Analysis

Why Hasbro Stock Popped This Week

Hasbro’s cost-cutting plans are paying off.

Shares of Hasbro (HAS -0.09%), the toy and game maker known for products like Transformers, Magic: The Gathering, and Monopoly, were on the move this week as the stock beat quarterly estimates in spite of a decline in revenue.

According to data from S&P Global Market Intelligence, the stock was up 17.6% for the week as of Thursday’s close.

Image source: Getty Images.

Is this the start of a turnaround?

Revenue in the quarter fell 24%, primarily due to the sale of the Entertainment One video entertainment business. Excluding its effect, revenue was down 9% due to a 21% decline in its consumer products business. The challenges in the toy business reflect broader industry challenges and Hasbro’s own decision to exit certain business lines and reduce closeout sales.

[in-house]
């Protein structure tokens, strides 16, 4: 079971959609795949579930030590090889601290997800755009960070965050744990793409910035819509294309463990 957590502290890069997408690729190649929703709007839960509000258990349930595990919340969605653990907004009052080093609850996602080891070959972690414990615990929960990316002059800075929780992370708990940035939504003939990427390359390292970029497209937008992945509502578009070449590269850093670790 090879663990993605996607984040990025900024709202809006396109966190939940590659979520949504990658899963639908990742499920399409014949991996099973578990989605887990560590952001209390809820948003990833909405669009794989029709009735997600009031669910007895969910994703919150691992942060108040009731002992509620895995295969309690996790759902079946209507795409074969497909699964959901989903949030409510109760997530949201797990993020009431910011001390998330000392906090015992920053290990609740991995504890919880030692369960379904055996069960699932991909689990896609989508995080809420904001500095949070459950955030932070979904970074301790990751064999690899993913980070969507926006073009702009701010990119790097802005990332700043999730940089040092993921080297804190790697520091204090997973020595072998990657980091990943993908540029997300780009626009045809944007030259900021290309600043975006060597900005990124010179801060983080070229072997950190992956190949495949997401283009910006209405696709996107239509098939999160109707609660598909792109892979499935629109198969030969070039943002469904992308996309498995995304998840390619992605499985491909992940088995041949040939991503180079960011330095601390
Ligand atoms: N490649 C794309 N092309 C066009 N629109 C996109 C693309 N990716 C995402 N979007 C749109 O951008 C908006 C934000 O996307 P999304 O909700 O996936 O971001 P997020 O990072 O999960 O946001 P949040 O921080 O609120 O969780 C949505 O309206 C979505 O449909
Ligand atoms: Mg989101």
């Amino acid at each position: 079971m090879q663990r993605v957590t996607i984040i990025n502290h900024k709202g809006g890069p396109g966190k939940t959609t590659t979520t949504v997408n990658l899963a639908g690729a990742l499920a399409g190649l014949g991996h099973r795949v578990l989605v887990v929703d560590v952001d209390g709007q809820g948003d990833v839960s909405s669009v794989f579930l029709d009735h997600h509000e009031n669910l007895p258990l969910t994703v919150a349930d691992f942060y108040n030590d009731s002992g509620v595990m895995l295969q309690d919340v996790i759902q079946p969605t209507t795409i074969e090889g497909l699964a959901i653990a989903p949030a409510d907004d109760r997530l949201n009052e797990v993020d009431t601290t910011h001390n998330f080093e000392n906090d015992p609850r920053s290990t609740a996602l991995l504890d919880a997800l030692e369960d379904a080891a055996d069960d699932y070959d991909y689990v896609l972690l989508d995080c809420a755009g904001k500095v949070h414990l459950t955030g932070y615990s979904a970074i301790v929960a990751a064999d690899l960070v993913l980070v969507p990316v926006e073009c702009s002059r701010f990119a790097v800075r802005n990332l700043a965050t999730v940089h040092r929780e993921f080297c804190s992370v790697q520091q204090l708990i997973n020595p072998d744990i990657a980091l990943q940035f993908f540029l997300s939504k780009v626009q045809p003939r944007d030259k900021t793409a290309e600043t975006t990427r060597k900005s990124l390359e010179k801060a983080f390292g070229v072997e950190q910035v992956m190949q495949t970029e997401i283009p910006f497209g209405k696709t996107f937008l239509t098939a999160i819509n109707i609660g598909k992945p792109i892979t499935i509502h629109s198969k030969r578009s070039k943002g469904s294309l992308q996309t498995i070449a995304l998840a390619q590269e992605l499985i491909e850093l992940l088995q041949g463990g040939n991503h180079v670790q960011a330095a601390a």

The company finished the quarter with revenue of $757.3 million, though that still beat estimates at $738.6 million.

While the decline in revenue might have been disappointing, investors focused their attention on the company’s cost cuts, which led to improvements in the bottom line.

Adjusted operating profit doubled to $148.6 million. Its adjusted operating margin improved from 4.9% to 19.6% as it slashed inventory by 53%, improved supply chain productivity, and reduced operating costs.

On the bottom line, adjusted earnings per share jumped from $0.01 to $0.61, which topped the analyst consensus at $0.27.

CEO Chris Cocks noted the strong performance of the company’s licensing portfolio as it attempts to unlock the value of its intellectual property, a tried-and-true strategy in the children’s entertainment industry.

Can Hasbro keep climbing?

Looking ahead, the company continues to expect revenue to decline. It forecasts a 7% to 12% decline in consumer products, a 3% to 5% decline in the Wizards of the Coast segment, and revenue in the Pro-forma entertainment segment down $15 million.

On the bottom line, it forecast earnings before interest, taxes, depreciation, and amortization (EBITDA) of $925 million to $1 billion, meaning the stock trades at less than 10 times EBITDA. Its 4.3% dividend yield is enticing as well.

While the revenue declines are disappointing, Hasbro seems to be on a path toward further gains.

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